Hawke Plan: The Greening of a Prime Minister

AUSTRALIA'S Prime Minister Bob Hawke planted himself firmly on green political turf last week when he unveiled the preliminary details of what he says is ``the most comprehensive statement by any world government on the environment.'' The key elements in the Hawke environmental plan:

Establishing Australia's first globe-trotting ``ambassador for the environment.''

Planting 1 billion trees by the year 2000.

Providing an additional $315 million for environmental protection - with almost two-thirds going toward soil conservation.

The new ambassador, Ninian Stephen, will ``take the lead,'' says Mr. Hawke, in developing international environmental conventions. He will urge faster action on reducing greenhouse gas emissions and phasing out chlorofluorocarbon production. He will campaign for preserving biological diversity and promote global bans on mining in Antarctica and drift-net fishing.

Hawke also promised a 10-year study on endangered species, a new agency to integrate soil and water research, and removal of a 20 percent sales tax on recycled paper.

The initiative is winning qualified praise. The program gives farmers ``the confidence to undertake long-term management programs'' to combat land degradation, says John Allwright, National Farmers Federation president. But the farmers lobby will be pushing for tax rebates on soil conservation equipment and expenses in next year's budget.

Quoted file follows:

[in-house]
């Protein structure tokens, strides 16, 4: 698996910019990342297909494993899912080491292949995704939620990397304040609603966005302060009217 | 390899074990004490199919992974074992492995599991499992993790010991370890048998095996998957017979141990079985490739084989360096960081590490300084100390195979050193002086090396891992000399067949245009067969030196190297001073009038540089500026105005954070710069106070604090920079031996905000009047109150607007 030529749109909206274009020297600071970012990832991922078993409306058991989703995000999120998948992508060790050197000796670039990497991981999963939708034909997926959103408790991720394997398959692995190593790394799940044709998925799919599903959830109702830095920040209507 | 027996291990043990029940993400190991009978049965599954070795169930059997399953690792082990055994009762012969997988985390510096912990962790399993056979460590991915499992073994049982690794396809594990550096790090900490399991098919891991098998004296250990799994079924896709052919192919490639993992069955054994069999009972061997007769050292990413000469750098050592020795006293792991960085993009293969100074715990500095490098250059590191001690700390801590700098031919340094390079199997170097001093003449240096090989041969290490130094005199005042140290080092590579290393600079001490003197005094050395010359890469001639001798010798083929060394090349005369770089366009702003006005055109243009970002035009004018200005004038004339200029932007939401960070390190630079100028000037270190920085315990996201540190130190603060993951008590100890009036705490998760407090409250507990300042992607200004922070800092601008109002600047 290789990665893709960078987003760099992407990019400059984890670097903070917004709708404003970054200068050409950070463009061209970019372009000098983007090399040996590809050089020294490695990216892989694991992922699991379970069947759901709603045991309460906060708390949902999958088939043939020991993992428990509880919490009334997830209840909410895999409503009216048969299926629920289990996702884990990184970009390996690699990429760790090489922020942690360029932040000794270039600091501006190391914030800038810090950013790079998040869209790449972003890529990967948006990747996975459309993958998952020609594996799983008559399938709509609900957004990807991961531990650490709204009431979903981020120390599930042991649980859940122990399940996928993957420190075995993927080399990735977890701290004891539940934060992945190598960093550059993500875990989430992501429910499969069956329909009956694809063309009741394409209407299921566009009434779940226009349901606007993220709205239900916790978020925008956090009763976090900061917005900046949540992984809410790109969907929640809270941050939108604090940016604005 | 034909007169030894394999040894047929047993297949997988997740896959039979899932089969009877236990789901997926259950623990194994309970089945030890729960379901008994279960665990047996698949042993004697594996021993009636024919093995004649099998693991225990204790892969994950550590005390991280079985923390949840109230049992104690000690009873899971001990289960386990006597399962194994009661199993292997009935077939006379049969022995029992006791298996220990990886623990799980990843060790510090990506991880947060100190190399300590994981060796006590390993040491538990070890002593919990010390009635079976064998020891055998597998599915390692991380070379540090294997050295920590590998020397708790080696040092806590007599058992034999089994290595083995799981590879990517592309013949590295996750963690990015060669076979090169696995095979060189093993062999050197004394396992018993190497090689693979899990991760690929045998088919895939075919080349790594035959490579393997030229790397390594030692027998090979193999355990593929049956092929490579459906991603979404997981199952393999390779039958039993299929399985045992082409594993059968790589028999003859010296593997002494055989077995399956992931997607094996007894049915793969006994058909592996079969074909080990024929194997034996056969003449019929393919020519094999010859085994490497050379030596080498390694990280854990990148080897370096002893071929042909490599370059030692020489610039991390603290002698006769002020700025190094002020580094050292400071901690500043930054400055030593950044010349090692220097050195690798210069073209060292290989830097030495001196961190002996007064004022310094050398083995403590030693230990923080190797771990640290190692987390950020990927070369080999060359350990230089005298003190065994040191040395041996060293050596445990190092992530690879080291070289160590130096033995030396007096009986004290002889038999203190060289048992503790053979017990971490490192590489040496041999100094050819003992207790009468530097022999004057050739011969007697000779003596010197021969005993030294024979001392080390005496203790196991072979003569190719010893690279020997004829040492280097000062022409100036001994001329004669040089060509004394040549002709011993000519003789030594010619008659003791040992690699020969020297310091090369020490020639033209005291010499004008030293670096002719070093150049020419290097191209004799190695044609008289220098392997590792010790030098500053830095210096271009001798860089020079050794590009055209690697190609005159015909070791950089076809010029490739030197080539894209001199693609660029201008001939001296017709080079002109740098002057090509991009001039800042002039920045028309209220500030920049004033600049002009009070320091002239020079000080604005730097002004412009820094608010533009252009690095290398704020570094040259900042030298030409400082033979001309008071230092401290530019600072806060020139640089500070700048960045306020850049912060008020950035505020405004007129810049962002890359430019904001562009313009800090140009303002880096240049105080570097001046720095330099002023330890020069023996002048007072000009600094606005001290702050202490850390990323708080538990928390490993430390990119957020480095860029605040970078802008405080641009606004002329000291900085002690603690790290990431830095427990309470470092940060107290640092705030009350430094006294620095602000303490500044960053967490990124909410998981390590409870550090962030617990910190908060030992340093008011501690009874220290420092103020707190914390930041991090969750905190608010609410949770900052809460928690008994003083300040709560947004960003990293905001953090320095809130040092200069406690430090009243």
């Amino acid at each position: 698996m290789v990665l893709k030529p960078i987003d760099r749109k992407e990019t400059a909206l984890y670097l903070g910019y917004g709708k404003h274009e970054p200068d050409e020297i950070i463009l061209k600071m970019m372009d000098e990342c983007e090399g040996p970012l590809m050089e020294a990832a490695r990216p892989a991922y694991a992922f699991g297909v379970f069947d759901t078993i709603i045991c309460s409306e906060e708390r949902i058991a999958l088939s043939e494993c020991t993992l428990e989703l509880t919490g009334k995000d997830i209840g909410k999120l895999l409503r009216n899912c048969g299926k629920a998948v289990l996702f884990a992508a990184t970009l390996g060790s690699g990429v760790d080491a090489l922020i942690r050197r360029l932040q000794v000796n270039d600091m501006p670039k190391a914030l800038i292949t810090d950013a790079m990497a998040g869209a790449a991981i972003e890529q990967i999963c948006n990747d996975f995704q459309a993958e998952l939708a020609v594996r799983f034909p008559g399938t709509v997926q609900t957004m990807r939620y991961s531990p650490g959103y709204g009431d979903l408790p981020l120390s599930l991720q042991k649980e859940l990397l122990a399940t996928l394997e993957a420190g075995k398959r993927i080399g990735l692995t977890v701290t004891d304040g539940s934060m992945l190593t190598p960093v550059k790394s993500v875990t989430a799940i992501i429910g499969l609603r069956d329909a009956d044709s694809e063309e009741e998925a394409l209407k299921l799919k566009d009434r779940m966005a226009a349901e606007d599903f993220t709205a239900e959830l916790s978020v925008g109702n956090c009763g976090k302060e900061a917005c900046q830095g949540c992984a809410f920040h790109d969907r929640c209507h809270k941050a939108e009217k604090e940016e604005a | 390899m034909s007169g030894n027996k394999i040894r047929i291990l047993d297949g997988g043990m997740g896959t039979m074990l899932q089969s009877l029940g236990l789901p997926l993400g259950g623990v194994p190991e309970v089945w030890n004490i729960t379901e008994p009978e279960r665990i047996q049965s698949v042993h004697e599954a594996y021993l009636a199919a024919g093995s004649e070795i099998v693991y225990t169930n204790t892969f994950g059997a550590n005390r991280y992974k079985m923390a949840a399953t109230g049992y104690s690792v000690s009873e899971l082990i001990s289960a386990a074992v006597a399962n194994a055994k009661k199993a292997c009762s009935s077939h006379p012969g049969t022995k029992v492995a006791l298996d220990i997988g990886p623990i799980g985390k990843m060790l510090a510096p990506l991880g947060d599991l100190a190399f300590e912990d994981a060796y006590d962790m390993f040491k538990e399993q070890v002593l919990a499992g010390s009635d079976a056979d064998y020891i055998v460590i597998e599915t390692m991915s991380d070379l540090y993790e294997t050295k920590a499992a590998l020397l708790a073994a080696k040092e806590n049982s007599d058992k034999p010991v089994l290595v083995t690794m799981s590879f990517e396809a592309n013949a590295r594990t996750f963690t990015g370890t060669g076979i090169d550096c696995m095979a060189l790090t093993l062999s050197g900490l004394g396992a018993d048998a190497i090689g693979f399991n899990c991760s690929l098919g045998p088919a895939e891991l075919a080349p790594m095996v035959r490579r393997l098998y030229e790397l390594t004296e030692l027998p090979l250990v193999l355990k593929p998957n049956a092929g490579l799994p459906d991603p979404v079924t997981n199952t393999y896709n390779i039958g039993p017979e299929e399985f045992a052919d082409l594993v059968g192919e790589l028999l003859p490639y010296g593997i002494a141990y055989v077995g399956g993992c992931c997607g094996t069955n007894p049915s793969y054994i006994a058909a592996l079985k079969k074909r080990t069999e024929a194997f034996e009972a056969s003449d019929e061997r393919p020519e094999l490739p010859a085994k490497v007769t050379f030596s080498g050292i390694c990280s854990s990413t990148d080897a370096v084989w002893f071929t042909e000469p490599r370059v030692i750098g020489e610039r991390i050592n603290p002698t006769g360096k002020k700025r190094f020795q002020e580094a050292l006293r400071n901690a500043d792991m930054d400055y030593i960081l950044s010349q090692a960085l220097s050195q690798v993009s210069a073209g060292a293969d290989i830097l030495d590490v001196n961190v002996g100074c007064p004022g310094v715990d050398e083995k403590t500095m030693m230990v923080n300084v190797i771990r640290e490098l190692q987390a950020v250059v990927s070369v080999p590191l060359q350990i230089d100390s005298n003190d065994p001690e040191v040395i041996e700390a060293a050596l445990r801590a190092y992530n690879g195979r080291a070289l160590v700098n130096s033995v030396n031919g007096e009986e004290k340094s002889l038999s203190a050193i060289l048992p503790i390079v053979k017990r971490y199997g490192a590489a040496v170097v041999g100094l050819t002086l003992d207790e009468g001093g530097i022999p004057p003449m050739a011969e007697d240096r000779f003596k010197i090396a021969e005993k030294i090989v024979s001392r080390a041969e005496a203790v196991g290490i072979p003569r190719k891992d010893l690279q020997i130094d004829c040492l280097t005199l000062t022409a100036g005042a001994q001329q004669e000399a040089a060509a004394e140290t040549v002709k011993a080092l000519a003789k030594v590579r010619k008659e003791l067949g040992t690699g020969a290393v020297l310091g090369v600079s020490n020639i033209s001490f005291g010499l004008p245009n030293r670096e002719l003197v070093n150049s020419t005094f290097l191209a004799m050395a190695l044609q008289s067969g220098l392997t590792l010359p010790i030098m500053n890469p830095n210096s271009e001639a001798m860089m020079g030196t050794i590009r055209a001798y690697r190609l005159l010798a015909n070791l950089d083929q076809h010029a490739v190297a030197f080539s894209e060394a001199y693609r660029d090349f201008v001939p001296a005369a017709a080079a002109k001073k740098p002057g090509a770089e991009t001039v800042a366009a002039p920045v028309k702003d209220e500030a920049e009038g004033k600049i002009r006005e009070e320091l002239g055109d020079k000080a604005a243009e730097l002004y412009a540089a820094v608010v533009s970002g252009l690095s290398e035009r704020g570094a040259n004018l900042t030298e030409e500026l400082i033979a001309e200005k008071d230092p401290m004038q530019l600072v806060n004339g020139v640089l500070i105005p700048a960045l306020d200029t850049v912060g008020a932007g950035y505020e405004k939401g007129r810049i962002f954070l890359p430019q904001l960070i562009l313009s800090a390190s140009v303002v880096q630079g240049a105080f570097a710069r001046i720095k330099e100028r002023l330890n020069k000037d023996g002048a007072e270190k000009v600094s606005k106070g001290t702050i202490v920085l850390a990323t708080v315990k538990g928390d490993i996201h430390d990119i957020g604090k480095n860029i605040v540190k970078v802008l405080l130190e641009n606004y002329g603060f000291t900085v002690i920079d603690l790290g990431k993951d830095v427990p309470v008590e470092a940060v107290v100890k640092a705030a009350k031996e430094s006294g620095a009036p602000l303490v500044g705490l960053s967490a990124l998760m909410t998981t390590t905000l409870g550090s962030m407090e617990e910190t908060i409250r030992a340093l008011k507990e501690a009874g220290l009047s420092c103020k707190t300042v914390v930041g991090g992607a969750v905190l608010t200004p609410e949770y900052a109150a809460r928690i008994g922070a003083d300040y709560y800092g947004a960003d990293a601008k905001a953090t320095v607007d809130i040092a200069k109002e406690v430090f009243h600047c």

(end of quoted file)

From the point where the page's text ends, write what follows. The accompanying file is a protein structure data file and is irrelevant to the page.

The Australian Conservation Foundation lauds the soil conservation measures, too. But the initiative ``falls disappointingly short of making firm commitments'' on nearly all other environmental issues, says director Phillip Toyne.

The ACF wants a referendum broadening federal powers over the environment, a review of national forests protection policies, and specific targets on reducing greenhouse gas emissions.

Hawke's Australian Labor Party (ALP) is responding to a voting community increasingly attuned to ecological issues. And it is positioning itself for the next federal election due before May 1989.

``For many elections to come, the environment and the economy will be vying for each other in terms of being the major issues,'' says ALP official Bob Hogg.

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